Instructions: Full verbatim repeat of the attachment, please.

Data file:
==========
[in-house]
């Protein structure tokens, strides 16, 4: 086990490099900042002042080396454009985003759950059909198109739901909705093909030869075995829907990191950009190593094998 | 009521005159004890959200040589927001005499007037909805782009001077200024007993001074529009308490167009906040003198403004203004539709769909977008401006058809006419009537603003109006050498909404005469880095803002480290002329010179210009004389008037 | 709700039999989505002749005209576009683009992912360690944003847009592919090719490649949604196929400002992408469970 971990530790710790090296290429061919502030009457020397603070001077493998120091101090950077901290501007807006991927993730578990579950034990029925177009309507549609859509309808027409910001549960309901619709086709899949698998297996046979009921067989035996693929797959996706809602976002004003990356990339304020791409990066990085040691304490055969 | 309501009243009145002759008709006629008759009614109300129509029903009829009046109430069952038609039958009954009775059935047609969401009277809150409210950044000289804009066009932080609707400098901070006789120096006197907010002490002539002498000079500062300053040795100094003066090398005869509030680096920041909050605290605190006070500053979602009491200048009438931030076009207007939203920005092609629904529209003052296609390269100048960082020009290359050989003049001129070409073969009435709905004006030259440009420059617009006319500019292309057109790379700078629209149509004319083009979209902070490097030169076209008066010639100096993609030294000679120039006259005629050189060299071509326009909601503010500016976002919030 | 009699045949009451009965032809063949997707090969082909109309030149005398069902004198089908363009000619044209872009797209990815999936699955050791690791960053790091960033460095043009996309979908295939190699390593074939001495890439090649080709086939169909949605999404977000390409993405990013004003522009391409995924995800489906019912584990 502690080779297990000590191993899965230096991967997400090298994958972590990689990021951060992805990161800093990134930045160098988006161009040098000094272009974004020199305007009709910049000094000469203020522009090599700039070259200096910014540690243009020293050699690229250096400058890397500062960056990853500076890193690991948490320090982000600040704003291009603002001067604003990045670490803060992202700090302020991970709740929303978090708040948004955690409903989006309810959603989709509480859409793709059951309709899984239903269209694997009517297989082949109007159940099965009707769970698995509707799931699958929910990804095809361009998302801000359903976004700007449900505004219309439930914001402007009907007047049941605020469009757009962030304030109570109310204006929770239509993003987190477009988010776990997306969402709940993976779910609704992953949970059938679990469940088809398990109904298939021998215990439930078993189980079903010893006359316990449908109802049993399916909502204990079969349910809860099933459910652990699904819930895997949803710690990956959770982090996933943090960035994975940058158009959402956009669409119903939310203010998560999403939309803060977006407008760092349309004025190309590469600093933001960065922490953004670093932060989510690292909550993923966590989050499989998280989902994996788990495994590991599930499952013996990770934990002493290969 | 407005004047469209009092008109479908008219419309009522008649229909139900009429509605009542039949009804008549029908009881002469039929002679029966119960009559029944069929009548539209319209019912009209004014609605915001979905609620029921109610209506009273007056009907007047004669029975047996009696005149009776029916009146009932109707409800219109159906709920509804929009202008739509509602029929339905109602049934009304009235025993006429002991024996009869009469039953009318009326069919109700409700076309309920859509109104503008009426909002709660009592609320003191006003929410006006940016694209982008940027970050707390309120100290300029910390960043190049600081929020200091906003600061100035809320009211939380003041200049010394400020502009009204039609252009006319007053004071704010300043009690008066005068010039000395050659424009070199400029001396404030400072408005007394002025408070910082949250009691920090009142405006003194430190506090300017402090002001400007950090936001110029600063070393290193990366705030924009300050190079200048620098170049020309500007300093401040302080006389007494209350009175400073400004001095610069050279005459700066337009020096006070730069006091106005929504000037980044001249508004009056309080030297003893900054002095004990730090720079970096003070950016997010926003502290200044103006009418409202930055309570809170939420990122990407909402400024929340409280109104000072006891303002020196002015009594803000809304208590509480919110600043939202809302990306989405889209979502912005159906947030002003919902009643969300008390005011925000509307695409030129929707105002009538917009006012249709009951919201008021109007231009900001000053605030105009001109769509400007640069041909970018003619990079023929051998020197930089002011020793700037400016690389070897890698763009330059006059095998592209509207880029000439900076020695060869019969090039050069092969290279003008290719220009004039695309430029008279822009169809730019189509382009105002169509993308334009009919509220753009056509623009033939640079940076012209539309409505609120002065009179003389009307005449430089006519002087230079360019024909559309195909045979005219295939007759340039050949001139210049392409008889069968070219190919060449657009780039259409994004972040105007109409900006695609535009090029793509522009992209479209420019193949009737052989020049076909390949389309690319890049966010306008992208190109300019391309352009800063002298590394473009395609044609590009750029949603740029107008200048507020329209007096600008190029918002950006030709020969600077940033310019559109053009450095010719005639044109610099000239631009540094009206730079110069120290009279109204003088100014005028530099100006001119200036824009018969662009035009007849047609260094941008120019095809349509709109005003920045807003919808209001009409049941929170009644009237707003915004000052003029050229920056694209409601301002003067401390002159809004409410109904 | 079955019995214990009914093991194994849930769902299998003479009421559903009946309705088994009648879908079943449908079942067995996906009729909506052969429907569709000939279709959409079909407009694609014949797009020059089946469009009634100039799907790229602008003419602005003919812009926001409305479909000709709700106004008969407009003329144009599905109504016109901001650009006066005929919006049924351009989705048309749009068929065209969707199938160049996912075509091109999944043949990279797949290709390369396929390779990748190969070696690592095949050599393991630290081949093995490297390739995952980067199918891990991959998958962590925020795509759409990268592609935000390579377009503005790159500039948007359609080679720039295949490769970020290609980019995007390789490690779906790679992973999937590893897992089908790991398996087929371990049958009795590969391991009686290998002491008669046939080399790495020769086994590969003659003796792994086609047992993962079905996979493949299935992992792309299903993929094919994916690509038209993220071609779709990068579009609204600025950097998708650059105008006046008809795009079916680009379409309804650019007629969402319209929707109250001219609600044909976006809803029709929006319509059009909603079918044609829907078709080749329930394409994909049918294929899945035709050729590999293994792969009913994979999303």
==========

[in-house]
């Protein structure tokens, strides 16, 4: 086990490099900042002042080396454009985003759950059909198109739901909705093909030869075995829907990191950009190593094998 | 009521005159004890959200040589927001005499007037909805782009001077200024007993001074529009308490167009906040003198403004203004539709769909977008401006058809006419009537603003109006050498909404005469880095803002480290002329010179210009004389008037 | 709700039999989505002749005209576009683009992912360690944003847009592919090719490649949604196929400002992408469970 971990530790710790090296290429061919502030009457020397603070001077493998120091101090950077901290501007807006991927993730578990579950034990029925177009309507549609859509309808027409910001549960309901619709086709899949698998297996046979009921067989035996693929797959996706809602976002004003990356990339304020791409990066990085040691304490055969 | 309501009243009145002759008709006629008759009614109300129509029903009829009046109430069952038609039958009954009775059935047609969401009277809150409210950044000289804009066009932080609707400098901070006789120096006197907010002490002539002498000079500062300053040795100094003066090398005869509030680096920041909050605290605190006070500053979602009491200048009438931030076009207007939203920005092609629904529209003052296609390269100048960082020009290359050989003049001129070409073969009435709905004006030259440009420059617009006319500019292309057109790379700078629209149509004319083009979209902070490097030169076209008066010639100096993609030294000679120039006259005629050189060299071509326009909601503010500016976002919030 | 009699045949009451009965032809063949997707090969082909109309030149005398069902004198089908363009000619044209872009797209990815999936699955050791690791960053790091960033460095043009996309979908295939190699390593074939001495890439090649080709086939169909949605999404977000390409993405990013004003522009391409995924995800489906019912584990 502690080779297990000590191993899965230096991967997400090298994958972590990689990021951060992805990161800093990134930045160098988006161009040098000094272009974004020199305007009709910049000094000469203020522009090599700039070259200096910014540690243009020293050699690229250096400058890397500062960056990853500076890193690991948490320090982000600040704003291009603002001067604003990045670490803060992202700090302020991970709740929303978090708040948004955690409903989006309810959603989709509480859409793709059951309709899984239903269209694997009517297989082949109007159940099965009707769970698995509707799931699958929910990804095809361009998302801000359903976004700007449900505004219309439930914001402007009907007047049941605020469009757009962030304030109570109310204006929770239509993003987190477009988010776990997306969402709940993976779910609704992953949970059938679990469940088809398990109904298939021998215990439930078993189980079903010893006359316990449908109802049993399916909502204990079969349910809860099933459910652990699904819930895997949803710690990956959770982090996933943090960035994975940058158009959402956009669409119903939310203010998560999403939309803060977006407008760092349309004025190309590469600093933001960065922490953004670093932060989510690292909550993923966590989050499989998280989902994996788990495994590991599930499952013996990770934990002493290969 | 407005004047469209009092008109479908008219419309009522008649229909139900009429509605009542039949009804008549029908009881002469039929002679029966119960009559029944069929009548539209319209019912009209004014609605915001979905609620029921109610209506009273007056009907007047004669029975047996009696005149009776029916009146009932109707409800219109159906709920509804929009202008739509509602029929339905109602049934009304009235025993006429002991024996009869009469039953009318009326069919109700409700076309309920859509109104503008009426909002709660009592609320003191006003929410006006940016694209982008940027970050707390309120100290300029910390960043190049600081929020200091906003600061100035809320009211939380003041200049010394400020502009009204039609252009006319007053004071704010300043009690008066005068010039000395050659424009070199400029001396404030400072408005007394002025408070910082949250009691920090009142405006003194430190506090300017402090002001400007950090936001110029600063070393290193990366705030924009300050190079200048620098170049020309500007300093401040302080006389007494209350009175400073400004001095610069050279005459700066337009020096006070730069006091106005929504000037980044001249508004009056309080030297003893900054002095004990730090720079970096003070950016997010926003502290200044103006009418409202930055309570809170939420990122990407909402400024929340409280109104000072006891303002020196002015009594803000809304208590509480919110600043939202809302990306989405889209979502912005159906947030002003919902009643969300008390005011925000509307695409030129929707105002009538917009006012249709009951919201008021109007231009900001000053605030105009001109769509400007640069041909970018003619990079023929051998020197930089002011020793700037400016690389070897890698763009330059006059095998592209509207880029000439900076020695060869019969090039050069092969290279003008290719220009004039695309430029008279822009169809730019189509382009105002169509993308334009009919509220753009056509623009033939640079940076012209539309409505609120002065009179003389009307005449430089006519002087230079360019024909559309195909045979005219295939007759340039050949001139210049392409008889069968070219190919060449657009780039259409994004972040105007109409900006695609535009090029793509522009992209479209420019193949009737052989020049076909390949389309690319890049966010306008992208190109300019391309352009800063002298590394473009395609044609590009750029949603740029107008200048507020329209007096600008190029918002950006030709020969600077940033310019559109053009450095010719005639044109610099000239631009540094009206730079110069120290009279109204003088100014005028530099100006001119200036824009018969662009035009007849047609260094941008120019095809349509709109005003920045807003919808209001009409049941929170009644009237707003915004000052003029050229920056694209409601301002003067401390002159809004409410109904 | 079955019995214990009914093991194994849930769902299998003479009421559903009946309705088994009648879908079943449908079942067995996906009729909506052969429907569709000939279709959409079909407009694609014949797009020059089946469009009634100039799907790229602008003419602005003919812009926001409305479909000709709700106004008969407009003329144009599905109504016109901001650009006066005929919006049924351009989705048309749009068929065209969707199938160049996912075509091109999944043949990279797949290709390369396929390779990748190969070696690592095949050599393991630290081949093995490297390739995952980067199918891990991959998958962590925020795509759409990268592609935000390579377009503005790159500039948007359609080679720039295949490769970020290609980019995007390789490690779906790679992973999937590893897992089908790991398996087929371990049958009795590969391991009686290998002491008669046939080399790495020769086994590969003659003796792994086609047992993962079905996979493949299935992992792309299903993929094919994916690509038209993220071609779709990068579009609204600025950097998708650059105008006046008809795009079916680009379409309804650019007629969402319209929707109250001219609600044909976006809803029709929006319509059009909603079918044609829907078709080749329930394409994909049918294929899945035709050729590999293994792969009913994979999303």